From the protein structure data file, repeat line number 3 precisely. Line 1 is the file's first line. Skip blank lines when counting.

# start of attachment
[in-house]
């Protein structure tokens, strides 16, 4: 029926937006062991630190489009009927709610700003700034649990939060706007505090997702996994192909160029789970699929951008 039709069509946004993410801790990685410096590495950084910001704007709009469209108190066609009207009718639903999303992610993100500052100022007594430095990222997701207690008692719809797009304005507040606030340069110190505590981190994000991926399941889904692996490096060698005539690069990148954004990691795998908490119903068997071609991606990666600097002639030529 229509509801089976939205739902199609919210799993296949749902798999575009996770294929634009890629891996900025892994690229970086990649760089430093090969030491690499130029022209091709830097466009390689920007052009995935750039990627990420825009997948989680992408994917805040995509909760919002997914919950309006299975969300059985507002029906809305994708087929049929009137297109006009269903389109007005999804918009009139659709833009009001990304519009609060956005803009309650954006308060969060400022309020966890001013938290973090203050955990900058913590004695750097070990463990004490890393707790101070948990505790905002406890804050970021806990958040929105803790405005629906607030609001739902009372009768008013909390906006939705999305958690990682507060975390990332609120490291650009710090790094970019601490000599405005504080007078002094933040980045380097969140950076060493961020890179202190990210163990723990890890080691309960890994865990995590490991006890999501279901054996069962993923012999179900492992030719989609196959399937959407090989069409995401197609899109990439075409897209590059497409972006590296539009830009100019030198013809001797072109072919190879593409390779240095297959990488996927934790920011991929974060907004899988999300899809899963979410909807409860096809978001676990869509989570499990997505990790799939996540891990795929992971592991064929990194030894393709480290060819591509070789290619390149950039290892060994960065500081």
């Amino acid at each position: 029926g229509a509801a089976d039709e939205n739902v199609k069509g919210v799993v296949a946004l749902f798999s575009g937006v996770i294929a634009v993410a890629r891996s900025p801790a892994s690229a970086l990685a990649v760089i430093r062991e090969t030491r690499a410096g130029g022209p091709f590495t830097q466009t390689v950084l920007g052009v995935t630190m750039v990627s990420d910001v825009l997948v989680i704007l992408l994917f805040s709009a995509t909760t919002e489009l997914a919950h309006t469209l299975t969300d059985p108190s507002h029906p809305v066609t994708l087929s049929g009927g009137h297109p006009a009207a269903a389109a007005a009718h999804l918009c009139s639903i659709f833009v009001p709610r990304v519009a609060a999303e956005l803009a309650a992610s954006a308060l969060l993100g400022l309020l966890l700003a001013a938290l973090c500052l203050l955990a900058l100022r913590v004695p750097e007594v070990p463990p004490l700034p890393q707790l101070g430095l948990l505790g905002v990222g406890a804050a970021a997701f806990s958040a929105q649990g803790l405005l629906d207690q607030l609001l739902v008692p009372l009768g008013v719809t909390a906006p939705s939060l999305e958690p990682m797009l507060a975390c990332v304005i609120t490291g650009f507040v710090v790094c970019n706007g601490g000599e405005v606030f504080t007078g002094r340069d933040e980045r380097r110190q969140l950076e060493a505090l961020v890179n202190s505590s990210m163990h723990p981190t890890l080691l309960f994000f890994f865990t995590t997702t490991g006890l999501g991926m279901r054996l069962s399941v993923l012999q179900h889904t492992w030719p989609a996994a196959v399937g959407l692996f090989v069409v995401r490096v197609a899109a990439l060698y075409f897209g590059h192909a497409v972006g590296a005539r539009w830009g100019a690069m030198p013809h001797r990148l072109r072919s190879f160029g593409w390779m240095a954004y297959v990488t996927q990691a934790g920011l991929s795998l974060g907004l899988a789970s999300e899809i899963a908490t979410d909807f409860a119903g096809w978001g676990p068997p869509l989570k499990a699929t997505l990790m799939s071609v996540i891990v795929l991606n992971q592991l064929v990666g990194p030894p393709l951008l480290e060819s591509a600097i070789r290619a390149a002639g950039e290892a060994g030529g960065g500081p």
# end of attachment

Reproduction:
């Amino acid at each position: 029926g229509a509801a089976d039709e939205n739902v199609k069509g919210v799993v296949a946004l749902f798999s575009g937006v996770i294929a634009v993410a890629r891996s900025p801790a892994s690229a970086l990685a990649v760089i430093r062991e090969t030491r690499a410096g130029g022209p091709f590495t830097q466009t390689v950084l920007g052009v995935t630190m750039v990627s990420d910001v825009l997948v989680i704007l992408l994917f805040s709009a995509t909760t919002e489009l997914a919950h309006t469209l299975t969300d059985p108190s507002h029906p809305v066609t994708l087929s049929g009927g009137h297109p006009a009207a269903a389109a007005a009718h999804l918009c009139s639903i659709f833009v009001p709610r990304v519009a609060a999303e956005l803009a309650a992610s954006a308060l969060l993100g400022l309020l966890l700003a001013a938290l973090c500052l203050l955990a900058l100022r913590v004695p750097e007594v070990p463990p004490l700034p890393q707790l101070g430095l948990l505790g905002v990222g406890a804050a970021a997701f806990s958040a929105q649990g803790l405005l629906d207690q607030l609001l739902v008692p009372l009768g008013v719809t909390a906006p939705s939060l999305e958690p990682m797009l507060a975390c990332v304005i609120t490291g650009f507040v710090v790094c970019n706007g601490g000599e405005v606030f504080t007078g002094r340069d933040e980045r380097r110190q969140l950076e060493a505090l961020v890179n202190s505590s990210m163990h723990p981190t890890l080691l309960f994000f890994f865990t995590t997702t490991g006890l999501g991926m279901r054996l069962s399941v993923l012999q179900h889904t492992w030719p989609a996994a196959v399937g959407l692996f090989v069409v995401r490096v197609a899109a990439l060698y075409f897209g590059h192909a497409v972006g590296a005539r539009w830009g100019a690069m030198p013809h001797r990148l072109r072919s190879f160029g593409w390779m240095a954004y297959v990488t996927q990691a934790g920011l991929s795998l974060g907004l899988a789970s999300e899809i899963a908490t979410d909807f409860a119903g096809w978001g676990p068997p869509l989570k499990a699929t997505l990790m799939s071609v996540i891990v795929l991606n992971q592991l064929v990666g990194p030894p393709l951008l480290e060819s591509a600097i070789r290619a390149a002639g950039e290892a060994g030529g960065g500081p």